March 18, 2015
Brett Haverstick, Friends of the Clearwater (208) 882-9755
Pat Rathmann, Palouse Environmental Sustainability Coalition (208) 882-8262
Tristen Beaudoin Ecology & Conservation Biology Club (208) 503-2550
Local panel discussion focuses on breaching
lower four Snake River Dams
Moscow-The Palouse Environmental Sustainability Coalition, in conjunction with the University of Idaho Ecology & Conservation Biology Club and Friends of the Clearwater, are co-sponsoring a panel discussion on Monday March 23 titled, Lower Snake River Dam Breaching: Embracing the Inevitable. Saving Money, Saving Salmon. The panel is made up of Jim Waddell, retired Deputy District Engineer Walla Walla District -Army Corps of Engineers, Kevin Lewis, Conservation Policy Director Idaho Rivers United, Sam Mace, Inland Northwest Director Save our Wild Salmon and dam breaching advocate Linwood Laughy. The event is free and open to the public.
The afternoon panel discussion will take place from 12:00 – 2:00 pm in the Whitewater Room of the Commons at the University of Idaho in Moscow.
“The Army Corps of Engineers greatly underestimated the costs to the American taxpayer for maintaining the lower four Snake River Dams in their 2002 study,” said Brett Haverstick, Education Director for Friends of the Clearwater. “This panel discussion is going to dispel the myth that maintaining the status quo is more affordable and practical than breaching.”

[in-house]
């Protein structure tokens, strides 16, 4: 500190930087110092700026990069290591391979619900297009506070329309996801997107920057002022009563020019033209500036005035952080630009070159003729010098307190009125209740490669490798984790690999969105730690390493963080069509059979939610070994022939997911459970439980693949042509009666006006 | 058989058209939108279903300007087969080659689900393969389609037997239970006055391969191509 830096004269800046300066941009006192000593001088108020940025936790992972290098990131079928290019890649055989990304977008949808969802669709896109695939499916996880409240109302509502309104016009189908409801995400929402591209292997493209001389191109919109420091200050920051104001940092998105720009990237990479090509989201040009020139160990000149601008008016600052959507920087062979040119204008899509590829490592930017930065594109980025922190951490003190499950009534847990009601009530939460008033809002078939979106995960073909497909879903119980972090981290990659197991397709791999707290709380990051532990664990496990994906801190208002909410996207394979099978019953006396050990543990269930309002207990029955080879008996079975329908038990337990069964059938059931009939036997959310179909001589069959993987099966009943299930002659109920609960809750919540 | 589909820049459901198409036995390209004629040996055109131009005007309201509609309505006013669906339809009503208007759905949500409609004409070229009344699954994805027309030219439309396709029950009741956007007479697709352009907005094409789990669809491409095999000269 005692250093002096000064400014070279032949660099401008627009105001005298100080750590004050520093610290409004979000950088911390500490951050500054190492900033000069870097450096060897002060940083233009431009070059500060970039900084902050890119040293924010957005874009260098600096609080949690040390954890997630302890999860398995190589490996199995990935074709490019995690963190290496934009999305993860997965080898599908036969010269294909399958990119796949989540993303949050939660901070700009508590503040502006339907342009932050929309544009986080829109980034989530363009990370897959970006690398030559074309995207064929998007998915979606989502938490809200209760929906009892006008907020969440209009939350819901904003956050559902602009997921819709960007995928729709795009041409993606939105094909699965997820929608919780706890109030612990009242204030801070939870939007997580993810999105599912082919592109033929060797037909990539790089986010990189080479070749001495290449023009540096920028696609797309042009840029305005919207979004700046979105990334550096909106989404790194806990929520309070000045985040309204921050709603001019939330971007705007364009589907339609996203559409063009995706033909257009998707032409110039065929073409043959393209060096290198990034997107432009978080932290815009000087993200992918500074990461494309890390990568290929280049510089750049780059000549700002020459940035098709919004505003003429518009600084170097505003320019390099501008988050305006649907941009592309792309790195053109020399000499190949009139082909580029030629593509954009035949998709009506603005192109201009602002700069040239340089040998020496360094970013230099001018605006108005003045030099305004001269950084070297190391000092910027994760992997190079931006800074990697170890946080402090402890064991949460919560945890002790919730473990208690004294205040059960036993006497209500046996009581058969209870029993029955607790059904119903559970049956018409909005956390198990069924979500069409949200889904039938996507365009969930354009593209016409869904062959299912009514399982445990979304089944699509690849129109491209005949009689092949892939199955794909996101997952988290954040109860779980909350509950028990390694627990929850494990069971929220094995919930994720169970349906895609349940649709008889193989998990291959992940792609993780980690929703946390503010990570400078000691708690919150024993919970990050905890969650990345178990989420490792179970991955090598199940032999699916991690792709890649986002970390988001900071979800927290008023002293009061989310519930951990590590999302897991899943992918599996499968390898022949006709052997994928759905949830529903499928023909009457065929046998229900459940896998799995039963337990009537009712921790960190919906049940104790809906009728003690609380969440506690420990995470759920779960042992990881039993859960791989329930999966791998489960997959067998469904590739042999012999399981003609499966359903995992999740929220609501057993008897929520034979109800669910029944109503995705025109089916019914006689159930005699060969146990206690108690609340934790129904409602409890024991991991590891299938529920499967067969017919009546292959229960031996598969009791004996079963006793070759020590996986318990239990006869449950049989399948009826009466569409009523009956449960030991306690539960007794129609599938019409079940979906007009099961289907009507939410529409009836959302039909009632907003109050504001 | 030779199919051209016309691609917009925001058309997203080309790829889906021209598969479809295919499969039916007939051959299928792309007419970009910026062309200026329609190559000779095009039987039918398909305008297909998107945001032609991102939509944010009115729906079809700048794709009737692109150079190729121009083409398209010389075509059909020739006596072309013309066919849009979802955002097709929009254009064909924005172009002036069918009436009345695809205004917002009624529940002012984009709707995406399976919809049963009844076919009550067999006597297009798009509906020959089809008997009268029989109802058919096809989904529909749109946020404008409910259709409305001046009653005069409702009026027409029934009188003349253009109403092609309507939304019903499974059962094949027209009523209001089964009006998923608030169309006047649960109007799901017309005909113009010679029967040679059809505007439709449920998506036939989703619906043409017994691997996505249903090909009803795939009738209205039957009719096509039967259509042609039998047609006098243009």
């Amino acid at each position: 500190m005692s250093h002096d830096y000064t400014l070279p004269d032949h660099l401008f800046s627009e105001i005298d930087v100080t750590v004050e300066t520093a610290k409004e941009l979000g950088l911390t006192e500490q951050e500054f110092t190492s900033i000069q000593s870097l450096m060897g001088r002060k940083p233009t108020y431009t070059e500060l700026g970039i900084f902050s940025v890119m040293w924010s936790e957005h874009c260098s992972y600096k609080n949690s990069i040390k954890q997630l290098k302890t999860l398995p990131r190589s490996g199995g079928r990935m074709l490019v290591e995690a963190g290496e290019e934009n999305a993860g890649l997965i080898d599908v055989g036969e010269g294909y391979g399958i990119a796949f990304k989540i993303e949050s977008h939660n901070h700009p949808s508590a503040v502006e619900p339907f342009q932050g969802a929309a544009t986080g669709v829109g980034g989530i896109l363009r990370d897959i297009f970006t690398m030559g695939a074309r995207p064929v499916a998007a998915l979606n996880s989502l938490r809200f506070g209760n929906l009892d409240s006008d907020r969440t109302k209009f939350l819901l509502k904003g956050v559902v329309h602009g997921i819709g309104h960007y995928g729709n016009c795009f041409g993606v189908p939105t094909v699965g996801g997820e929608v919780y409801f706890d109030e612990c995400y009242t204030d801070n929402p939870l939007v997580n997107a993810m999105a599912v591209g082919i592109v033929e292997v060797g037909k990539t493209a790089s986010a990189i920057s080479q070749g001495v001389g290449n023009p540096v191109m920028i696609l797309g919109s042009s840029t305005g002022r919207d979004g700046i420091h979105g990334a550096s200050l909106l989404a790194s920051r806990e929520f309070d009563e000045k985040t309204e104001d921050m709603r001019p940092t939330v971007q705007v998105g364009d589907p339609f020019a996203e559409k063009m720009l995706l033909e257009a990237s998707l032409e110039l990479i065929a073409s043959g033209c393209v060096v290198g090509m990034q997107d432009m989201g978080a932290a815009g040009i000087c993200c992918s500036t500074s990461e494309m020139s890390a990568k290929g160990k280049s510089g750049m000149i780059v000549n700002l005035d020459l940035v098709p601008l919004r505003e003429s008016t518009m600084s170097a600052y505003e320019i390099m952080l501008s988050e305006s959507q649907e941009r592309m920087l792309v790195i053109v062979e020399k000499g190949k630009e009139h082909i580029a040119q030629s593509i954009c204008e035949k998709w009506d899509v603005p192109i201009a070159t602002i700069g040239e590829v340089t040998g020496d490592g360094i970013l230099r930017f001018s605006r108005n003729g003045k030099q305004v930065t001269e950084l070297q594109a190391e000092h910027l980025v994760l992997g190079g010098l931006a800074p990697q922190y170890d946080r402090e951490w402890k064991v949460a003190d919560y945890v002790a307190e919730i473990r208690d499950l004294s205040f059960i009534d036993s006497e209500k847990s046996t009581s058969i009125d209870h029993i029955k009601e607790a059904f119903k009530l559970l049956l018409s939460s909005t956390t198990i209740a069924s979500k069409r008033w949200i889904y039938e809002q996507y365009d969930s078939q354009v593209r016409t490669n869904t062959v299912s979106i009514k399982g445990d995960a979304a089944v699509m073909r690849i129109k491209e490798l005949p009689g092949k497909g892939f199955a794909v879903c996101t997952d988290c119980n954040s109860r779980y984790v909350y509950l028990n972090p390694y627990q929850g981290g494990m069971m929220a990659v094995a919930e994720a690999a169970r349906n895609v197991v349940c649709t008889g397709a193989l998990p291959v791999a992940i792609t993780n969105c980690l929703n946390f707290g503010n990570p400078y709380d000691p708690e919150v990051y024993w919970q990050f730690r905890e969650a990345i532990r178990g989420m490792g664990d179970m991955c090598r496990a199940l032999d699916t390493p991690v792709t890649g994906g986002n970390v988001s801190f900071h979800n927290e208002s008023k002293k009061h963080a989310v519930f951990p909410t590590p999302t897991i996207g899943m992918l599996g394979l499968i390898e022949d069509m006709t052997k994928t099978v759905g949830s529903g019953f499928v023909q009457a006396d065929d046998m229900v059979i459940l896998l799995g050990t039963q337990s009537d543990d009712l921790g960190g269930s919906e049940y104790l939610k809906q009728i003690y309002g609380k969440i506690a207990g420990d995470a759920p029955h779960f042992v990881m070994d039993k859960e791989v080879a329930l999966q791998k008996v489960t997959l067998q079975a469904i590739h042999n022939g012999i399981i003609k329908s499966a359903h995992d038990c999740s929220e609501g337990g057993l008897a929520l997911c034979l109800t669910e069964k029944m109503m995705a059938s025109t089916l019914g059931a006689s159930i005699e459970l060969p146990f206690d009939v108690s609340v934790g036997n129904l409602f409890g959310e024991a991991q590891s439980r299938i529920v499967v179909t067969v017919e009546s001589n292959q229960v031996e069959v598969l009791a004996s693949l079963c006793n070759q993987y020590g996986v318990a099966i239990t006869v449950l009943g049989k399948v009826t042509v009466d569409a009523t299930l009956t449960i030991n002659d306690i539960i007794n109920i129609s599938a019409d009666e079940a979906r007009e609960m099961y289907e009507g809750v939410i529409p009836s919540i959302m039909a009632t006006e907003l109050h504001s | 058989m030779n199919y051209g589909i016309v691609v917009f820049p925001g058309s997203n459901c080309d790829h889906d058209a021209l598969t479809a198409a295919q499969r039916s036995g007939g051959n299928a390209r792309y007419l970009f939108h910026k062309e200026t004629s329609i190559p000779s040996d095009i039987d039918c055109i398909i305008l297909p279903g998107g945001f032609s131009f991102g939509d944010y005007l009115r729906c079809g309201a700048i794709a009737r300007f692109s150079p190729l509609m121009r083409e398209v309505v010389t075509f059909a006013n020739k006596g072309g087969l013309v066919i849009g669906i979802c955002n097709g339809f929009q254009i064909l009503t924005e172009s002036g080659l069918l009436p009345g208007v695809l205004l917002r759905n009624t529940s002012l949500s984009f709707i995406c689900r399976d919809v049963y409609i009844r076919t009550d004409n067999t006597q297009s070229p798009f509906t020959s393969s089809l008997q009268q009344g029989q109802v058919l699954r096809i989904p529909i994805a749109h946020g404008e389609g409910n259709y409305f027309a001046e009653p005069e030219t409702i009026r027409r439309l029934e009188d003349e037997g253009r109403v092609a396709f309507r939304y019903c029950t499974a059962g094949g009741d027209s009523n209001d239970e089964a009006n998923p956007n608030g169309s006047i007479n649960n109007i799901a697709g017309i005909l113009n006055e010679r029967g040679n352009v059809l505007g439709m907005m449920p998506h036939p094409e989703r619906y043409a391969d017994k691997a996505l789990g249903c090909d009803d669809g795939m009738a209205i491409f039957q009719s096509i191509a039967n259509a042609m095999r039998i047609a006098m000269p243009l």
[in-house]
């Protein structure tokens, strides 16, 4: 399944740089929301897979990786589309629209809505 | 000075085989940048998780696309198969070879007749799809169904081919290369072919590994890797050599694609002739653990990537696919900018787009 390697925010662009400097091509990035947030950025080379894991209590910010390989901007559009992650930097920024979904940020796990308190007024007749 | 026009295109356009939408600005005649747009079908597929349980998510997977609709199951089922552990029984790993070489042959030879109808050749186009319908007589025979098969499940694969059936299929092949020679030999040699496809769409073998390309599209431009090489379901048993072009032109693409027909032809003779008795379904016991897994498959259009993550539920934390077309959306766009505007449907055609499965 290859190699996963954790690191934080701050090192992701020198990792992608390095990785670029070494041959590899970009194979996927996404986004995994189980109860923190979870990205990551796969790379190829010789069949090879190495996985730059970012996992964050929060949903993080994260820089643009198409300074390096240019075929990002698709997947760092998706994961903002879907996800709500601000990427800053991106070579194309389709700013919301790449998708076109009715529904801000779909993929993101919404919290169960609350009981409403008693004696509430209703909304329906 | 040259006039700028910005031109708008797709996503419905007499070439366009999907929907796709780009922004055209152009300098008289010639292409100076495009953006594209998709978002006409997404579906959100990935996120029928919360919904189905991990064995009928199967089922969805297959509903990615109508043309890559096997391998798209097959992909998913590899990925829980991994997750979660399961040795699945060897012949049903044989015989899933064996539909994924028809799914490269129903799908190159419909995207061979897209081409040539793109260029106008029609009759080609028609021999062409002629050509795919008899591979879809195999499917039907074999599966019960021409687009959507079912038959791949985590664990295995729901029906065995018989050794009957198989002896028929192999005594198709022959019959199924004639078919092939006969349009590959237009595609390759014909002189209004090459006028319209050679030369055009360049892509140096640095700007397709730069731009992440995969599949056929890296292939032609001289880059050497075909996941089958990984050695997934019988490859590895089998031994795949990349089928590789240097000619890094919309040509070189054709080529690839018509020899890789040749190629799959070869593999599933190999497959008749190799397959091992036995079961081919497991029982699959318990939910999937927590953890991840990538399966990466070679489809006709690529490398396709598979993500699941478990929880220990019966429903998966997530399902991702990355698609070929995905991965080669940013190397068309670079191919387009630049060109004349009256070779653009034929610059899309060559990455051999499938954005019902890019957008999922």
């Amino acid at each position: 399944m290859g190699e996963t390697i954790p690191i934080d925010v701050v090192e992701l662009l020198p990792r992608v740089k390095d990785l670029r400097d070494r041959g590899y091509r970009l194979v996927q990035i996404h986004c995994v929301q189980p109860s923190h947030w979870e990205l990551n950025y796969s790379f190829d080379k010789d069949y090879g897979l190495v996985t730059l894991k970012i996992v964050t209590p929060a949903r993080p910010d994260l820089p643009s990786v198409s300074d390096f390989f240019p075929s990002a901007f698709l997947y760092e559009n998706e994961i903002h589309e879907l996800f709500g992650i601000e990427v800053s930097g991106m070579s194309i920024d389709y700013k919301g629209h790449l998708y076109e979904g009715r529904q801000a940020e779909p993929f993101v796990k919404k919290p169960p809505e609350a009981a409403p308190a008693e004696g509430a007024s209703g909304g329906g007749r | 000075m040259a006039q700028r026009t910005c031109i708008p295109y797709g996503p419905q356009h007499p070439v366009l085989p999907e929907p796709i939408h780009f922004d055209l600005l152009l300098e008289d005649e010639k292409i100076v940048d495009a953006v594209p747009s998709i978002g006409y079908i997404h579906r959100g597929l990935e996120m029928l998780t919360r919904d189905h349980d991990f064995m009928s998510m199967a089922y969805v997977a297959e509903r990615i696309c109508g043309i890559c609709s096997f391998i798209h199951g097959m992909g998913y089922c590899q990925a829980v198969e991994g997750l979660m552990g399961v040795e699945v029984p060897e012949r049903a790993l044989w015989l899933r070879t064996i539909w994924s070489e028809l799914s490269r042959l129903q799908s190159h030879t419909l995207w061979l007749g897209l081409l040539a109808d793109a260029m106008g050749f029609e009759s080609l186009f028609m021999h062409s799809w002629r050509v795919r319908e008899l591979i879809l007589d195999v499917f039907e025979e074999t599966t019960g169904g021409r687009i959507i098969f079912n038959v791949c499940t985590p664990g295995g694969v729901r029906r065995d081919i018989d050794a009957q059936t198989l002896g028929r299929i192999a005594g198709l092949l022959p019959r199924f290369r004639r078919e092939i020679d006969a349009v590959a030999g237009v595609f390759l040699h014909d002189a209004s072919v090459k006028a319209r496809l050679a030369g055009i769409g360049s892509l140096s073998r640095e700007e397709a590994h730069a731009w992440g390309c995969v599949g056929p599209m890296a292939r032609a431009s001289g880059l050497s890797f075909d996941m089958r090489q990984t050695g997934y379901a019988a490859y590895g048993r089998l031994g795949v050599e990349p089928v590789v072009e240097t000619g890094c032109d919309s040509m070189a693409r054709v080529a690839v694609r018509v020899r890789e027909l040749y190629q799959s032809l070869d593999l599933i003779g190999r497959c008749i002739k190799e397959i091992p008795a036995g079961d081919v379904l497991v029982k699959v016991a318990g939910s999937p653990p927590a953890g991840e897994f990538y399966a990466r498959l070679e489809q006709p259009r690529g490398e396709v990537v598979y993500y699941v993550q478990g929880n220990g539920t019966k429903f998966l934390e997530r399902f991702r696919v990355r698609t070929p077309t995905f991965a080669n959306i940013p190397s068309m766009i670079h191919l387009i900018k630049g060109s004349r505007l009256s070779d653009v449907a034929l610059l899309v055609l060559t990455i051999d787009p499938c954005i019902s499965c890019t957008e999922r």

The panel discussion will examine the sharp decline of commercial navigation on the lower Snake River, the exorbitant costs of operating and maintaining the dams, replacing hydropower produced by the dams, potential extinction of wild Chinook, and the vast socio-economic benefits of a free-flowing Snake River.
“Freight transportation on the lower Snake River is so miniscule that the Army Corps of Engineers classifies the waterway as “negligible use”,” said Pat Rathmann, community organizer for Palouse Environmental Sustainability Coalition. “Why are we spending hundreds of millions of dollars on an annual basis to maintain the commercial waterway, the dams and the hatcheries? Let’s save money, restore the waterway, revitalize local communities and bring wild salmon home by breaching the lower four Snake River dams.”
A second discussion will take place from 7:00 – 9:00 pm at the Unitarian Church of the Palouse, which is located at 420 East Second Street in Moscow.
“The Ecology & Conservation Biology Club is proud to be part of this important dialogue,” said club president Tristen Beaudoin. “It’s no longer a question of if the lower four Snake River dams should be breached, but when. We think the time is now. Less than 1% of wild Chinook are making it back to their native spawning grounds. That’s a recipe for extinction.”